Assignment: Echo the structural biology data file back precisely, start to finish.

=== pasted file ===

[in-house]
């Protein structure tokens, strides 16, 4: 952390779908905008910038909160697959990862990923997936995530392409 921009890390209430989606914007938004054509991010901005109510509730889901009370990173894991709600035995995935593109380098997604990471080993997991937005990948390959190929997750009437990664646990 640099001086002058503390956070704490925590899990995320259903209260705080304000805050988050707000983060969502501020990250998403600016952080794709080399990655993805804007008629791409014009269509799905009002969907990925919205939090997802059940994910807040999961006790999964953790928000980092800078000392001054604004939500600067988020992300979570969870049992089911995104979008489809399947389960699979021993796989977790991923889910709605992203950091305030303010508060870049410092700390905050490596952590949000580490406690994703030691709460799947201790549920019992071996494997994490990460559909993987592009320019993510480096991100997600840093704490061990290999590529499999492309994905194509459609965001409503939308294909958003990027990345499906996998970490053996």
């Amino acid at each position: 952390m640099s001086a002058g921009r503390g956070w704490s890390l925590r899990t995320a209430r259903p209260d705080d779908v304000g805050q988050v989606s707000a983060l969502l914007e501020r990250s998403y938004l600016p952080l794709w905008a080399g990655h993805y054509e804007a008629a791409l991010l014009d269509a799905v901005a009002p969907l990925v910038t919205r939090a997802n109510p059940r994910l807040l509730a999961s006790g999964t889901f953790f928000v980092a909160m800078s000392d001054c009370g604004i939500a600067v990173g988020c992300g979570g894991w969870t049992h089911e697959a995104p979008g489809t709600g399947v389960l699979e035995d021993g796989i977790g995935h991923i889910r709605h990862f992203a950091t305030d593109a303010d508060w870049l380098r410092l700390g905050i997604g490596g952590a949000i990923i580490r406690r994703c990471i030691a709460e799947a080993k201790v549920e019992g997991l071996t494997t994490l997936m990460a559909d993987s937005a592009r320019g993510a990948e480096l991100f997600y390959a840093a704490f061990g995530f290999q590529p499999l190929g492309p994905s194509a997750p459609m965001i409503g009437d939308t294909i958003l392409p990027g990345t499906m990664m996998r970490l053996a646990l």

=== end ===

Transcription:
[in-house]
């Protein structure tokens, strides 16, 4: 952390779908905008910038909160697959990862990923997936995530392409 921009890390209430989606914007938004054509991010901005109510509730889901009370990173894991709600035995995935593109380098997604990471080993997991937005990948390959190929997750009437990664646990 640099001086002058503390956070704490925590899990995320259903209260705080304000805050988050707000983060969502501020990250998403600016952080794709080399990655993805804007008629791409014009269509799905009002969907990925919205939090997802059940994910807040999961006790999964953790928000980092800078000392001054604004939500600067988020992300979570969870049992089911995104979008489809399947389960699979021993796989977790991923889910709605992203950091305030303010508060870049410092700390905050490596952590949000580490406690994703030691709460799947201790549920019992071996494997994490990460559909993987592009320019993510480096991100997600840093704490061990290999590529499999492309994905194509459609965001409503939308294909958003990027990345499906996998970490053996």
């Amino acid at each position: 952390m640099s001086a002058g921009r503390g956070w704490s890390l925590r899990t995320a209430r259903p209260d705080d779908v304000g805050q988050v989606s707000a983060l969502l914007e501020r990250s998403y938004l600016p952080l794709w905008a080399g990655h993805y054509e804007a008629a791409l991010l014009d269509a799905v901005a009002p969907l990925v910038t919205r939090a997802n109510p059940r994910l807040l509730a999961s006790g999964t889901f953790f928000v980092a909160m800078s000392d001054c009370g604004i939500a600067v990173g988020c992300g979570g894991w969870t049992h089911e697959a995104p979008g489809t709600g399947v389960l699979e035995d021993g796989i977790g995935h991923i889910r709605h990862f992203a950091t305030d593109a303010d508060w870049l380098r410092l700390g905050i997604g490596g952590a949000i990923i580490r406690r994703c990471i030691a709460e799947a080993k201790v549920e019992g997991l071996t494997t994490l997936m990460a559909d993987s937005a592009r320019g993510a990948e480096l991100f997600y390959a840093a704490f061990g995530f290999q590529p499999l190929g492309p994905s194509a997750p459609m965001i409503g009437d939308t294909i958003l392409p990027g990345t499906m990664m996998r970490l053996a646990l």